Smartonix created Amazon Machine Images (AMIs) running Microsoft Windows for use on Amazon Elastic Compute Cloud (Amazon EC2). Amazon Elastic Block Store (Amazon EBS) provides block level storage for eight Amazon EC2 instances. Choice Logistics uses separate volumes for the operating system, applications, and storage; runs Nimsoft on AWS to track server and application availability; and takes advantage of Amazon CloudWatch for basic monitoring.
Choice Logistics uses Amazon Simple Storage Service (Amazon S3) to store AMI snapshots, logs, and mailbox backups. Overall, the environment contains several terabytes of data, including 1.8 TB dedicated to Exchange databases. Mailboxes, which average 1 GB in size, are replicated across Availability Zones in the US East Region for redundancy.
Choice Logistics Architecture
"By using AWS, we can resize mailbox servers based on demand for compute or storage, and change compute characteristics in a matter of minutes," says Bentzen. "We can take advantage of multiple Availability Zones to improve access to mail services, even in the event of a failure."
"We were looking for a cloud provider that could foster a smooth transition from our on-premises resources with minimal risk to our business," he continues. "Migrating to AWS was a smooth process. We remained within budget for both the implementation and production environment fees. We embraced the AWS Cloud because its elastic nature allows us to react very quickly to changes in our business community."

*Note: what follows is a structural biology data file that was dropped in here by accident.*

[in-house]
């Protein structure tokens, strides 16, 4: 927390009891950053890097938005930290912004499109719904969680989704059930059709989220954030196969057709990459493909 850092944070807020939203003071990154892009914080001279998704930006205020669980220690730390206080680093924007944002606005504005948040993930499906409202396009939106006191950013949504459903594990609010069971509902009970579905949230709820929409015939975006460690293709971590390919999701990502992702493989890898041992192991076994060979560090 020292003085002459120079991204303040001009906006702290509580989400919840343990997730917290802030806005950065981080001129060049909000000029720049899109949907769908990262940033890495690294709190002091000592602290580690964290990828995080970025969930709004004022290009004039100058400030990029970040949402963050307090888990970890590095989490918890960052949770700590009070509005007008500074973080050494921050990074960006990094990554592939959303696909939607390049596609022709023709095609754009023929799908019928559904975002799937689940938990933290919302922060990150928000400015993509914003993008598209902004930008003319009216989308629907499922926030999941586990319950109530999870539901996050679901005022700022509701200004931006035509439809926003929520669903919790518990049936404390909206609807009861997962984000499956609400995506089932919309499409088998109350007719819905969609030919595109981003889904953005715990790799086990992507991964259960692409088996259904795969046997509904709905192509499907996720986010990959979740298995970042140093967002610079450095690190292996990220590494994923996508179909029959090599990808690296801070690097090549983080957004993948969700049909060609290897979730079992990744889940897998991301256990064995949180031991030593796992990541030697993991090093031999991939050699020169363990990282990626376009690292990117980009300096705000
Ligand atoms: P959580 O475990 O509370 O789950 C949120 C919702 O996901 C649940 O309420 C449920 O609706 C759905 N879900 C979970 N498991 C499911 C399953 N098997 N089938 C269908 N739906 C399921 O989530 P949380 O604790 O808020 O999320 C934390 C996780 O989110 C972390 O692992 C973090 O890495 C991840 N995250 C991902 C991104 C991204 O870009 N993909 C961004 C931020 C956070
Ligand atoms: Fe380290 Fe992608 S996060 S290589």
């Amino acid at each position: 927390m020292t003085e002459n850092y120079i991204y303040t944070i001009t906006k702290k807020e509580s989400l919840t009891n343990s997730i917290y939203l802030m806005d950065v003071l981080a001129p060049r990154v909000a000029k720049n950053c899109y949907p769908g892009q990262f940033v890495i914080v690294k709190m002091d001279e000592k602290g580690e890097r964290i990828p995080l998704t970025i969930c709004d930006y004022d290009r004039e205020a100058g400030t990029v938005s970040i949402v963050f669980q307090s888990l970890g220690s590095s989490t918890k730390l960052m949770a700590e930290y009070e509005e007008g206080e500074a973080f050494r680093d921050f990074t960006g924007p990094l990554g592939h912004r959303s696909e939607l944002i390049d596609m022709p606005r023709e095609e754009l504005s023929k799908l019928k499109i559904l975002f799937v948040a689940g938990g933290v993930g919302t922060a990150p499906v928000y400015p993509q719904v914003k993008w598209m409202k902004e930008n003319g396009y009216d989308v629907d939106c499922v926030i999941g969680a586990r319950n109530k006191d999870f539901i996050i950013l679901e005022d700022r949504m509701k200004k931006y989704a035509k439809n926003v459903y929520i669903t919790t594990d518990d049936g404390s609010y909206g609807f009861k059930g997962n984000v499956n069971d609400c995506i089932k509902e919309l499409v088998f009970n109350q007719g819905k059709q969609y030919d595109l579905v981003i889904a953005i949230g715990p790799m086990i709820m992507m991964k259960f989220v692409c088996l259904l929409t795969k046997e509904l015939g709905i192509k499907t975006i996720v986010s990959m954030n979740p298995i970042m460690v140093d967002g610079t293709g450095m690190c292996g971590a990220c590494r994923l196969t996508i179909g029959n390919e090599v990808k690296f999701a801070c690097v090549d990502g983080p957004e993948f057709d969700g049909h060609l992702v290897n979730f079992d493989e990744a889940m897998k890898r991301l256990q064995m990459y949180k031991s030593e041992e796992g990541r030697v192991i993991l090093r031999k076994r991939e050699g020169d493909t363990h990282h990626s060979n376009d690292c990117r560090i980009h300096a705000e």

About Choice Logistics
Choice Logistics, Inc. has offered time-critical delivery services for nearly fifty years. The company began in New York in 1964 as Choice Courier, delivering packages for accountants, lawyers, and other professional firms throughout New York City.
AWS Services Used
AWS Partner Network
The AWS Partner Network (APN) is the global partner program for technology and consulting businesses who leverage Amazon Web Services to build solutions and services for customers.
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Amazon CloudWatch is a monitoring and observability service built for DevOps engineers, developers, site reliability engineers (SREs), and IT managers.
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Amazon Virtual Private Cloud (Amazon VPC) lets you provision a logically isolated section of the AWS Cloud where you can launch AWS resources in a virtual network that you define.
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Amazon Simple Storage Service (Amazon S3) is an object storage service that offers industry-leading scalability, data availability, security, and performance.
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Amazon Machine Images
The Amazon Linux AMI is a supported and maintained Linux image provided by Amazon Web Services for use on Amazon Elastic Compute Cloud (Amazon EC2).
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Amazon Elastic Block Store (EBS) is an easy to use, high performance block storage service designed for use with Amazon Elastic Compute Cloud (EC2) for both throughput and transaction intensive workloads at any scale.